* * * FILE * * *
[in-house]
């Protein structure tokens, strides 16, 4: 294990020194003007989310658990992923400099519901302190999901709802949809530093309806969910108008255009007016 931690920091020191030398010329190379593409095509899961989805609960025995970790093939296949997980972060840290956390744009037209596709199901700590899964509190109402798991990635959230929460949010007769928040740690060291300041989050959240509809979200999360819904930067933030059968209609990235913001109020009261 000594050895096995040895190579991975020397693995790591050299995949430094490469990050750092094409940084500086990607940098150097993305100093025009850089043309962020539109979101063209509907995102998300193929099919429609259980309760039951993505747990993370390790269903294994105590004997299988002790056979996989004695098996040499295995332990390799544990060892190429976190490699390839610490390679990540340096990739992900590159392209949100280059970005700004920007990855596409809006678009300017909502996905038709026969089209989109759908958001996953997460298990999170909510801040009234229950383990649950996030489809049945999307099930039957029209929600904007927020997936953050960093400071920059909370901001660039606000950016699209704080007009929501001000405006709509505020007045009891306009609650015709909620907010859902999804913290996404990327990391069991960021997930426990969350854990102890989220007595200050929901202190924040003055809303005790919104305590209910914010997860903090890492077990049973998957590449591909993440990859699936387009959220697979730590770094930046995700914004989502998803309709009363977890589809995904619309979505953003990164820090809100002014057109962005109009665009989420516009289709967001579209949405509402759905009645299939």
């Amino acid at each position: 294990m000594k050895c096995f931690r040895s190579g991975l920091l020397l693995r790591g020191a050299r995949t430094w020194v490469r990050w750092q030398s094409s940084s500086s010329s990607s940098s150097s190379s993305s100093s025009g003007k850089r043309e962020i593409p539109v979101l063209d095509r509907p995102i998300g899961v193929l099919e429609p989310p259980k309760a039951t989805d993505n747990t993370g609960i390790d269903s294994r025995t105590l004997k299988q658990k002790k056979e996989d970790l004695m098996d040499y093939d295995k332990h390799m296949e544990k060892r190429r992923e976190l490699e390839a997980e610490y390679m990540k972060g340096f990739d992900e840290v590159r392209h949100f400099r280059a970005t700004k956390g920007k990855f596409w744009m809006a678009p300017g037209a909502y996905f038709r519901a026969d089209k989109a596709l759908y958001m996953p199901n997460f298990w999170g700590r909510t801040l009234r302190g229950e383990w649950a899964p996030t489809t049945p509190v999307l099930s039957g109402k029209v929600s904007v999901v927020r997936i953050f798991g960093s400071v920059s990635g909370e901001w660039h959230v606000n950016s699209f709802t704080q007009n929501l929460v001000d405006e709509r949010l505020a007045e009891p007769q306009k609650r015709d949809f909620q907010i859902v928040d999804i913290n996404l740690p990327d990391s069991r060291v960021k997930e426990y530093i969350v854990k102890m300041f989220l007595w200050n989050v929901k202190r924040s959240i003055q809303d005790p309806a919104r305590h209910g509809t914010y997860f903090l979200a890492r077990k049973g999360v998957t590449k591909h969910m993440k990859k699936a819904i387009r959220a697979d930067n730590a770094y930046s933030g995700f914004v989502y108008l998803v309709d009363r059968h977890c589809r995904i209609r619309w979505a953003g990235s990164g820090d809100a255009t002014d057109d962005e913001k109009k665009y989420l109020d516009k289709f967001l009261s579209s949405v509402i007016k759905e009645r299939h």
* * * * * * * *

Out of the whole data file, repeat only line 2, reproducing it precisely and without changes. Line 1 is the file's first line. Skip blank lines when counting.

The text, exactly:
């Protein structure tokens, strides 16, 4: 294990020194003007989310658990992923400099519901302190999901709802949809530093309806969910108008255009007016 931690920091020191030398010329190379593409095509899961989805609960025995970790093939296949997980972060840290956390744009037209596709199901700590899964509190109402798991990635959230929460949010007769928040740690060291300041989050959240509809979200999360819904930067933030059968209609990235913001109020009261 000594050895096995040895190579991975020397693995790591050299995949430094490469990050750092094409940084500086990607940098150097993305100093025009850089043309962020539109979101063209509907995102998300193929099919429609259980309760039951993505747990993370390790269903294994105590004997299988002790056979996989004695098996040499295995332990390799544990060892190429976190490699390839610490390679990540340096990739992900590159392209949100280059970005700004920007990855596409809006678009300017909502996905038709026969089209989109759908958001996953997460298990999170909510801040009234229950383990649950996030489809049945999307099930039957029209929600904007927020997936953050960093400071920059909370901001660039606000950016699209704080007009929501001000405006709509505020007045009891306009609650015709909620907010859902999804913290996404990327990391069991960021997930426990969350854990102890989220007595200050929901202190924040003055809303005790919104305590209910914010997860903090890492077990049973998957590449591909993440990859699936387009959220697979730590770094930046995700914004989502998803309709009363977890589809995904619309979505953003990164820090809100002014057109962005109009665009989420516009289709967001579209949405509402759905009645299939």